So, when I use the term, “performance consultant,” I mean to indicate a person within an organization who performs a defined role. Based on our definition of performance consulting, this is someone responsible for partnering with leaders in the organization to achieve business results by optimizing the performance of people and the system in which they work. But it is infrequent that I encounter people, other than self-titled independent consultants, that actually bear the title of “performance consultant.”
Apparently, this isn't just my lone perception. In fact, a 2015 study by Saul Carliner and other experts found the same phenomenon. The authors noted that even though the role of performance consultant is well defined in the literature, there is very little empirical evidence that the role of performance consultant exists in the workforce.
This research explored three questions:
- What competencies are sought in a performance consultant?
- What is an appropriate job title for the position?
- How do these competencies align with competency models published by professional associations?
To answer these questions, the authors worked with a Canadian professional organization to recruit and select job descriptions from large Canadian businesses. Very few job descriptions specifically referred to performance consulting. Consequently, the researchers expanded their sample to include related jobs with descriptions that indicated at least some focus on driving business results through optimized performance.
Analyzing the job descriptions for this sample, the researchers determined that the appropriate job title for those focused on performance consulting is “learning consultant.” This is certainly a title our clients with a learning and development focus often use. Meanwhile, our HR clients often use the title “strategic business partner.” Both of these are fine and useful titles, but don't align fully with the definition of performance consulting I shared earlier.
The problem with these titles is that the term “learning consultant” implies a focus on a single solution (a means we use), rather than a focus on improving performance (an end we want to achieve). And “strategic business partner” is so general that it loses the relationship between business results and the performance of people.
According to the research, actual competencies sought out by employers tended to be training focused and tactical—even when the title or job description referred to performance. The study suggested that this limits the value of the role as compared to the more strategically aligned position envisioned in the literature.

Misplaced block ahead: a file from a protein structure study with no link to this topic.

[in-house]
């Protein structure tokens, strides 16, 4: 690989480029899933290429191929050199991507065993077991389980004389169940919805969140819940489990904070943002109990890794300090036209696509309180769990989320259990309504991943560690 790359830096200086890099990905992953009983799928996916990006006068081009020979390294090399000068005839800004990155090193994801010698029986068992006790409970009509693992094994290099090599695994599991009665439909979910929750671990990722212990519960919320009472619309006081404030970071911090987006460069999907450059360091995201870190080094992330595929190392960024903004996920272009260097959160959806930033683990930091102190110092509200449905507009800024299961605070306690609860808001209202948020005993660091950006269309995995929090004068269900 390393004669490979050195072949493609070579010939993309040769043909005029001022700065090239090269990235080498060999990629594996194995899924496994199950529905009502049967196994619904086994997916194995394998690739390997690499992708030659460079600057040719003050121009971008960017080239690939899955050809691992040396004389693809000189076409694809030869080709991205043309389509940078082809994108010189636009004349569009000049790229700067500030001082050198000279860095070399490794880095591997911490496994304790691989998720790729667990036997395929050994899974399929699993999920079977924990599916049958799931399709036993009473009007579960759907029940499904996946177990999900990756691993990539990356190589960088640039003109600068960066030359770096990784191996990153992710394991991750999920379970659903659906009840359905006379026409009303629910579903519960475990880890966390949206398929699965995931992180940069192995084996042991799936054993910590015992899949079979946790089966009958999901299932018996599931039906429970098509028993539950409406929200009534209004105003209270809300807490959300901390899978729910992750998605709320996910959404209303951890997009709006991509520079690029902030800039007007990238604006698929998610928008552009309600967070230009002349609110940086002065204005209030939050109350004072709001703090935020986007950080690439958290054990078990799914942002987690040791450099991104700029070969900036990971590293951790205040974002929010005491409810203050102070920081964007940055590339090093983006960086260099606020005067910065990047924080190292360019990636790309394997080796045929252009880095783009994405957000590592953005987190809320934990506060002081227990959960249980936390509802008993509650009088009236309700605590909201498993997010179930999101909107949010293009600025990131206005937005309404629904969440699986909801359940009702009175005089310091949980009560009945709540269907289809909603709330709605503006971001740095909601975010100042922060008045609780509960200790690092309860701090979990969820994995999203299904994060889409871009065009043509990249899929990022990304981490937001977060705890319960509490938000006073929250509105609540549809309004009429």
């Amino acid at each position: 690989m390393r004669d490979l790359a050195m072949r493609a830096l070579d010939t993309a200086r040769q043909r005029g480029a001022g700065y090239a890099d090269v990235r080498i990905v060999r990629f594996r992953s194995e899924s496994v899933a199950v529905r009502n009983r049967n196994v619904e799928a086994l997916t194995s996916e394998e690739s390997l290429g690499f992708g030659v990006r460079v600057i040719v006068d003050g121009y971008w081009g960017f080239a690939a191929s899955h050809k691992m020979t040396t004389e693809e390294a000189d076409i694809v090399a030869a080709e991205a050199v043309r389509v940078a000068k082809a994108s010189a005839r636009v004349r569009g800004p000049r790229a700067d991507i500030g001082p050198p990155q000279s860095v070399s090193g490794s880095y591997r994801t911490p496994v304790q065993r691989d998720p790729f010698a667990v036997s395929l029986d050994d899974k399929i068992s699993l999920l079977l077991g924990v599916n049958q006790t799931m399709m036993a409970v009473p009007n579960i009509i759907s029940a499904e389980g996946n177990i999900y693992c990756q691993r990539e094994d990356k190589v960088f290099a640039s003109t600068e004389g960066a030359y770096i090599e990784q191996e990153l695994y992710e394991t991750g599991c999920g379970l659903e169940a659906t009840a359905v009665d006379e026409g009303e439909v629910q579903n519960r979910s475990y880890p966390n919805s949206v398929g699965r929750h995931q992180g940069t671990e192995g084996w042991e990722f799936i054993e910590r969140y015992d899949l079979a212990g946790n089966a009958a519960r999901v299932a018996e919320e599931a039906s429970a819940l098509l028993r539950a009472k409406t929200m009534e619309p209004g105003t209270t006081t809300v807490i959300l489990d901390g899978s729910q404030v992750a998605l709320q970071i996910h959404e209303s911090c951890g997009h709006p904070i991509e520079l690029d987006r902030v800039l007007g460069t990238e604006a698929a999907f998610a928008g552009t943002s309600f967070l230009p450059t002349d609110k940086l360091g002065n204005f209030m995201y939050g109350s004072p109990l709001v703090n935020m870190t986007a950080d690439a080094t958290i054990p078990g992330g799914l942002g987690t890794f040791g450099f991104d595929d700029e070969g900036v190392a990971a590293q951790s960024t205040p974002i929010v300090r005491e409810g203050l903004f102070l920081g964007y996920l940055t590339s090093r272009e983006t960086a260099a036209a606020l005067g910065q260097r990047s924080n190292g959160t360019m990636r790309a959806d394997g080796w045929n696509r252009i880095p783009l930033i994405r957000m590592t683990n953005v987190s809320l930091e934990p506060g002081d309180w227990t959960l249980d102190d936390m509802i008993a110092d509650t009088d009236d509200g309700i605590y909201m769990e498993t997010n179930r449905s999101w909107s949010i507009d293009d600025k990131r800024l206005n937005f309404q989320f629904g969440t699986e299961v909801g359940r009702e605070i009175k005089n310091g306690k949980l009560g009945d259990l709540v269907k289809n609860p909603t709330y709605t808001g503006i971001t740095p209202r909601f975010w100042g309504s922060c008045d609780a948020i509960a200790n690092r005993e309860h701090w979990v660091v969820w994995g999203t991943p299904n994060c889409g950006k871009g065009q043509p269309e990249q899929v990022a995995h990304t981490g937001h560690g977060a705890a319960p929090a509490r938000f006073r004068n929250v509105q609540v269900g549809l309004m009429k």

In reflecting on this research, I decided to conduct some very informal research of my own to see if I could easily locate organizations using the title performance consultant. I conducted a "strict" LinkedIn jobs search for the title of “performance consultant,” limited to companies in the United States. (If you'd like to replicate this search, "strict" simply means I put the search term in quotes, otherwise results will include either the word performance or the work consultant individually.) Here is what I found:
- Ninety-nine (99) results were returned with the phrase "performance consultant" appearing either in the job title or description.
- Only 33 of the titles returned included the phrase “performance consultant,” and only 10 titles were listed as simply "performance consultant."
- Of those 33, most included some prepended word to better specify the job, such as sales performance consultant. None of these were related to my definition of performance consultant, but the search returned other titles that were, including strategic training consultant, learning and performance consultant, and organizational performance specialist.
So, I decided to search for a couple of additional, more specific phrases. “Human performance consultant” returned only one result; however, "human performance technology" is often used in the literature as a general term for the field. "Performance improvement consultant" returned 11 results. To see if the title of consultant was limiting my results, I then tried "human performance technology." This search returned 39 results, but in reading through the results, there were far more references to training, instruction, and development than performance. Similarly, "human performance improvement" returned 43 results.
For me, my quick searches aligned with the study by Carliner et al. It seems there are many professionals who are doing the work of performance consulting, but relatively few of them call themselves “performance consultants.” What’s more, it seems as though not enough employers know how to recruit, develop, and value people who do this sort of work.
Bottom line: if I observe you working hard to partner with leaders to achieve business results by optimizing the performance of people and the system in which they work, I'm going to tell people that you're a great performance consultant—no matter what your title is.
Are you a performance consultant? Do you work in a department or function dedicated to performance improvement? And what is your job title? I'd love to hear about your experience and continue this conversation.